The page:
The national media focused intensely on the Tylenol murders, working it initially as deaths of American citizens by a trusted consumer product.[1] ABC, NBC, and CBS all led their broadcasts with the Tylenol story. More than 100,000 new stories ran in newspapers and on television. TV coverage, throughout the crisis, would continue to emphasize the deaths related to the story until more information was relayed to the press.[1]

The public listened to media reports and J&J press conferences and returned Tylenol bottles to police stations and drug stores, or else discarded them at home. The intense media attention caused nationwide panic. Several Chicago area hospitals received hundreds of phone calls about possible poisonings, with one logging 700 calls in one day. One doctor went as far to say:

"If it was going to be a lethal dose, you wouldn't have time to call".[4]

Johnson & Johnson's Reaction[edit | edit source]

Johnson & Johnson found itself in a very difficult position. One of its leading products killed seven people in a very concentrated area. The company had never established a permanent public relations division other than advertising and marketing. With quick thinking and help from police and the FDA, J&J made several brand-saving decisions in just weeks of the start of the crisis.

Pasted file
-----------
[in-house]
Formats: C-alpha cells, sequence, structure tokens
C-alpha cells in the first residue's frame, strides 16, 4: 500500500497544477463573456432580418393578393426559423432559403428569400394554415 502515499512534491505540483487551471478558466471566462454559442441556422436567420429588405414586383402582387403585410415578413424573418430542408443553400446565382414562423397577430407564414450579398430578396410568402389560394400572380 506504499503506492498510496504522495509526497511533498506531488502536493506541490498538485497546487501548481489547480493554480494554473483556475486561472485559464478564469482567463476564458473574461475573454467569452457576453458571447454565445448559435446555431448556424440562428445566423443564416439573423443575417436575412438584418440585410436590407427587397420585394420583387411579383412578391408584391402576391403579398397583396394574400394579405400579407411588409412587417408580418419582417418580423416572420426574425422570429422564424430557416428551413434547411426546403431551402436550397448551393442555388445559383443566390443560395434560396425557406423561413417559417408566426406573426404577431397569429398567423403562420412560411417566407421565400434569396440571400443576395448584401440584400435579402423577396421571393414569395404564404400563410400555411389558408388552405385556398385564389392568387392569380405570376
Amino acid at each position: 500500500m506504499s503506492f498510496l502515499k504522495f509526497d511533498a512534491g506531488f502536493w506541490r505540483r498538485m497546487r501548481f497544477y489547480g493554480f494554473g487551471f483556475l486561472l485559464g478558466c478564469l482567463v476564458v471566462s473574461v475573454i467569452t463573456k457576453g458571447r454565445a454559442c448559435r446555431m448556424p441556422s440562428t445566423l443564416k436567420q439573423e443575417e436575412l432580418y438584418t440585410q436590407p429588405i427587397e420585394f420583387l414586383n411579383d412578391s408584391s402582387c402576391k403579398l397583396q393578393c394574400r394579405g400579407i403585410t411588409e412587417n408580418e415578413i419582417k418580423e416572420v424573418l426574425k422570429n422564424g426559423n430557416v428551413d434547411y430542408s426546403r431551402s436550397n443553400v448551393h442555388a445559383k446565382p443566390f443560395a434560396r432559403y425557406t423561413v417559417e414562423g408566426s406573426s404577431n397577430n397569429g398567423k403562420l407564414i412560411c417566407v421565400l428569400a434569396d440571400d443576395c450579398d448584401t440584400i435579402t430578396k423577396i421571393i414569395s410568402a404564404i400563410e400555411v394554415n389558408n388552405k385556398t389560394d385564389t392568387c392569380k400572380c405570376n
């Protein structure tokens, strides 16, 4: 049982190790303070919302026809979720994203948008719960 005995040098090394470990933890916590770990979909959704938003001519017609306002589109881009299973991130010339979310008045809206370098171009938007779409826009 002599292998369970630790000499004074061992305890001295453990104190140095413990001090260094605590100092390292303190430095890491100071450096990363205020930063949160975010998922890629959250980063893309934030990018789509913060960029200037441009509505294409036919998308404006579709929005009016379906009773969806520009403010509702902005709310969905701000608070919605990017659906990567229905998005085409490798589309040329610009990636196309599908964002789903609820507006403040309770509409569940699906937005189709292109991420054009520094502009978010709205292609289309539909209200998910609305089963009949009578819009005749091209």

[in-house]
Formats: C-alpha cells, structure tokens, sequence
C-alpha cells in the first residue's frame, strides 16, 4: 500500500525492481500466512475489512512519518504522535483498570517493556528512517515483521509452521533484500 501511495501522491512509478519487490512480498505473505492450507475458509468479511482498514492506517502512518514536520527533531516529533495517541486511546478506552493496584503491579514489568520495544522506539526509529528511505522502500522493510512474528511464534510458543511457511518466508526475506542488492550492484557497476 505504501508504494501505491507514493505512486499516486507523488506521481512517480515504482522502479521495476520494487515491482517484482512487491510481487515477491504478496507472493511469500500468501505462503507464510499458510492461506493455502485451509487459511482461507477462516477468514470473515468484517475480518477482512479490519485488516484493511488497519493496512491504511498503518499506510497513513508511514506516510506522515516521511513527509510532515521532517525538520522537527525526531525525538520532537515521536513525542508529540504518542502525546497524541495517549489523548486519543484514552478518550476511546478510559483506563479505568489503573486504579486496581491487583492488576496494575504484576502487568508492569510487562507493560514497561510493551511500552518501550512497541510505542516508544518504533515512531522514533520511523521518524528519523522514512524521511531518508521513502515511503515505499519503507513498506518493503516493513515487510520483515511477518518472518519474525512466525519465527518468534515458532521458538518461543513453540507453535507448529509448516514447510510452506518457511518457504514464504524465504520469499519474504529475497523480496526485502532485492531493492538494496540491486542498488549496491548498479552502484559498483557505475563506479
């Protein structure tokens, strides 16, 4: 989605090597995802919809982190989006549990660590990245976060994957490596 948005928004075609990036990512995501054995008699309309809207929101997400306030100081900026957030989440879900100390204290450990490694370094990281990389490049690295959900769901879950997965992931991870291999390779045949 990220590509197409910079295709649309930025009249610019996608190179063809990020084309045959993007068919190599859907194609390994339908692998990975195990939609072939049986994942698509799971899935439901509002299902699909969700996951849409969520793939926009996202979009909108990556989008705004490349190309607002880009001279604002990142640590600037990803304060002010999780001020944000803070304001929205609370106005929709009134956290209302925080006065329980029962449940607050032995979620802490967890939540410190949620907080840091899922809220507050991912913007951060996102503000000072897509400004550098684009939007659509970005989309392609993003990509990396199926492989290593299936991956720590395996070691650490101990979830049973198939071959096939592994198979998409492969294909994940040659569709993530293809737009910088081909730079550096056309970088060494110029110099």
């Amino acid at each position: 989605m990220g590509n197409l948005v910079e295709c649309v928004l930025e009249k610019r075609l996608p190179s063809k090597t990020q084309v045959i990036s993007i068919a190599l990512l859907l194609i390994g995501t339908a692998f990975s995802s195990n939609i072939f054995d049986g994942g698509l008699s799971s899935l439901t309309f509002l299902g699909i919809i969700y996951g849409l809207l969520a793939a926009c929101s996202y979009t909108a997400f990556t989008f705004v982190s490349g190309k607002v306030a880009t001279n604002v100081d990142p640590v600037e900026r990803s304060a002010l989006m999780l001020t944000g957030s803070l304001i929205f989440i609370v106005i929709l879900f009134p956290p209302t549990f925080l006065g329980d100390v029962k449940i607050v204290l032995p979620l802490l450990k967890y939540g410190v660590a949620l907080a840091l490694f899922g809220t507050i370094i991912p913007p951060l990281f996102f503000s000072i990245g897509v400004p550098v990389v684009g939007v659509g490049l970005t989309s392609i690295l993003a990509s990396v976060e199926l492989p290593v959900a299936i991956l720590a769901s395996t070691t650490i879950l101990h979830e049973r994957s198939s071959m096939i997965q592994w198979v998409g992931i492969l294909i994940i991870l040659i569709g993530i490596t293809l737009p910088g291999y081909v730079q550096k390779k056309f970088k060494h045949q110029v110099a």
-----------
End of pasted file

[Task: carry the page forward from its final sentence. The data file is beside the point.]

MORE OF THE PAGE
On October 5, 1982, seven days after the first reported death, Johnson & Johnson issued a nationwide recall of all Tylenol Extra Strength capsules. This included over 31 million bottles at an estimated retail value of over $100 million.[3] Their market share collapsed practically overnight from 35% down to 8%.[5] But by making this decision, Johnson & Johnson showed that they were not willing to take any risks with the public’s safety, even if it cost them millions of dollars.

In the days following the first death, J&J set up two 1-800 hotlines to deal with the massive panic and interest. One was set up for the general public for answering questions and fielding concerns of Tylenol users. The other was for news organizations that used a daily pre-recorded message with updated statements from the company.[6] CEO James Burke worked the national newsmagazines like 60 minutes and talk shows like The Phil Donahue Show to reach Americans efficiently.[1] Using TV allows the public to put a face to the problem, allowing J&J to shorten the distance some perceived J&J was putting between the company and the crisis.